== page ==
Sergeant Mark Holbert has served in the U.S. Army for 16 years and lives with his wife and daughter in Rockville, MD.
“I was injured in Afghanistan in August 2010 by an IED; —it took six days to get back to the U.S., and after that, it took numerous surgeries and healing time before I was ready to learn to walk on my prosthesis.
The blast resulted in amputation of both my legs. My right leg was amputated to just above the knee and my left leg had a fungal infection, so it was amputated to the hip level.
Once situated at Walter Reed, I was moving from my room to the physical therapy area where you learn how to walk again, and I started to notice those with the same injuries or and those who were worse off. Little by little I was able to findout who they’re all working with.
My first experience with MCOP was when I was introduced to the prosthetists there– that’s when I got firsthand knowledge of what goes into this– the casting and the socket. I pretty much got an overview of what happens and how it works and how it will fit and feel. I got my cast for both sides– my leg and hip. Slowly I got used to it; it kind of compresses around your leg. From there it was learning how to walk with my therapist, and MCOP would come by and check on me and continually modify the fit to keep me on track.
Some of the sockets we tried helped me walk better than others. Through the process it pretty much became a really close friendship between me and the prosthetist.
The first time in my socket was actually kind of weird, just trying to get used to something compressed on my leg, and the first time being vertical in six to seven months– I had a lot of open wounds that had to heal so that’s why it took longer for me. It was weird gaining balance but after a while you get used to it. Whatever pain I had they would address to make the socket as comfortable as possible. I know my most challenging activity up until now was learning how to walk again.
I have been working with MCOP since the day I got my sockets and the progression has been wonderful. If I have any issues with my socket, they explore how to make the socket more low profile or wider– just generally more comfortable. When I first got my hip socket it was big and bulky. I had to buy jeans four sizes larger to accommodate my prosthetic. So I talked to the guys, to find something else that would work better. They would always be eager to try new things and they got it down to a low profile. My size 40 jeans got back down to my normal size 36.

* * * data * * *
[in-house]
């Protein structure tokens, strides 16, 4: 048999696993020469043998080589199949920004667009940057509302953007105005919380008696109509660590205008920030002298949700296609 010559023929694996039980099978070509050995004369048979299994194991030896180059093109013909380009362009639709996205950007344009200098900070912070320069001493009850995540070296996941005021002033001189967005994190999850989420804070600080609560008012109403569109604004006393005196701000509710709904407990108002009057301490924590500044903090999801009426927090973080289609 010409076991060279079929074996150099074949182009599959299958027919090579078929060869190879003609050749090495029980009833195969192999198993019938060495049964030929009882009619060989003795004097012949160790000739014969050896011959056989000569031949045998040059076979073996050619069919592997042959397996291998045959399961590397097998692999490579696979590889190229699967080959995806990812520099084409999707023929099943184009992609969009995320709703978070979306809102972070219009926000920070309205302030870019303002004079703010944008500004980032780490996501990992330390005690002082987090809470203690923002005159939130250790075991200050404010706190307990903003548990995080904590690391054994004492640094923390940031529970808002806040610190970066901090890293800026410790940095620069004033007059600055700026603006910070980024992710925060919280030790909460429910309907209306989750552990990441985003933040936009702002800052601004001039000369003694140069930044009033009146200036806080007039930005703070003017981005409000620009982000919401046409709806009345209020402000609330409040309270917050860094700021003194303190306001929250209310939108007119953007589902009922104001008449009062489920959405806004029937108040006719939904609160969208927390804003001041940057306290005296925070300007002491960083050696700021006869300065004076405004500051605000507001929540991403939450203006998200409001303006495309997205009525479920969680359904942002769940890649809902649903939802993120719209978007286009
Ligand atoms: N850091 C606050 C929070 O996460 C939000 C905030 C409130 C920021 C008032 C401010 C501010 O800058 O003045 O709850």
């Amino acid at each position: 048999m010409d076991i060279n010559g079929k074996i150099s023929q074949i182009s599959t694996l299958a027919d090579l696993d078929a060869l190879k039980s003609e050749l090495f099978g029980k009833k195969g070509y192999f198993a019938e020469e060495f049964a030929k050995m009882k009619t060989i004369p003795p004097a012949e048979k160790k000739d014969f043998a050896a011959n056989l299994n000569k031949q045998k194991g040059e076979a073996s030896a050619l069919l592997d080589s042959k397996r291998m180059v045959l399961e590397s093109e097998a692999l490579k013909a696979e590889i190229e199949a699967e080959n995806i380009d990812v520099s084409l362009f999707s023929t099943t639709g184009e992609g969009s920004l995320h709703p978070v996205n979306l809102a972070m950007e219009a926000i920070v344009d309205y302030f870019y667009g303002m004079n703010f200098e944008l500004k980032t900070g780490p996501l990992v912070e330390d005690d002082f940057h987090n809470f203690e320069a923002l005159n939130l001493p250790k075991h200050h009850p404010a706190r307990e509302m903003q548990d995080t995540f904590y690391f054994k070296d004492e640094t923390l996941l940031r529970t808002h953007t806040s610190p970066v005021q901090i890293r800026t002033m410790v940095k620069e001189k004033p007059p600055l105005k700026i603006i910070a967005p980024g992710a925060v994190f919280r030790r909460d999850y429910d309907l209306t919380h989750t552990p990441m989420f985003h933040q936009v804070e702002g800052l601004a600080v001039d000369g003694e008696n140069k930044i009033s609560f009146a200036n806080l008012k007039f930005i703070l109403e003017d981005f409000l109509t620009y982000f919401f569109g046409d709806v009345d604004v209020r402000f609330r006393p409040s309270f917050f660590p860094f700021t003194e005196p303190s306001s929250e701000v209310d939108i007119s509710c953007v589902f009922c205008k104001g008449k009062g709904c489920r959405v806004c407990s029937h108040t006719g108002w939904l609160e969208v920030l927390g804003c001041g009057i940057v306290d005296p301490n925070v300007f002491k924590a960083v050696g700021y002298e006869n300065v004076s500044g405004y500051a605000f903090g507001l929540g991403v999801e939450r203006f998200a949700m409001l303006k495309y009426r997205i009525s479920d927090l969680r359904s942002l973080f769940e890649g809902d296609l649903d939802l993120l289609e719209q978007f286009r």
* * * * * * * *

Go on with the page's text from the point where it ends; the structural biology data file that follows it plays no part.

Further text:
I’m walking now; I learned how to play golf again. I even had a chopper converted into a trike so it’s easier for me to get on and drive.
I use two canes all the time now but I know it’s possible to walk without them, I just have to work at it.
Working with MCOP
The most unique offering that MCOP has for patients is that they put their patients first. It’s not about making a socket and sending you on your way. It’s sitting down with me and looking at my body and my walking ability and getting it as normal as possible at the maximum comfort level. And I know if there are any issues, the door is always open to get my prosthetics adjusted. So far it’s been a great experience with nothing negative when it comes to my care. Everyone there is friendly and very professional– with a skillset that is above average. Once I get a new socket, I really don’t have a complaint at all– it’s usually a first time fit, maybe a little grinding but usually no issues. If any smoothing is needed, it’s taken care of right away, preventing the socket from digging into me in some places.
With my injury, I heard people say I might never walk again. But with my results from my physical therapist and Mike and his crew at MCOP, just showing me other techniques, they know what to do and how to work with it. Overall they’re also my therapists—they put patients first, with good personalities and good attitudes to make you feel that of course you can succeed.
Mark’s Move Forward Goals:
My greatest challenge was learning how to walk all over again; after walking for 30+ years, that’s the biggest challenge at first. And the tools that MCOP provided were state-of-the-art technology of the knees and whatever was new on the market, they would try it. With their knowledge of putting the prosthetics together, patients are able to overcome anything.
My goal is to walk full-time without my chair. Even though my speed is at an old person’s speed, at least I’m walking. Right now I spend maybe three to four hours out of the chair each day. The goal is to walk and not use the chair at all. And the next challenge that I’m trying to learn is to go skydiving, with or without my prosthetics on. MCOP will help me modify whatever is needed so that I am able to do that. Just like when Mike made me a socket for scuba diving.
With Mike and everyone they really put their patients first over anything else, they spend time so that it’s quality and not quantity. And for me, that’s how I want to feel, because my greatest passion in life is being alive, just living.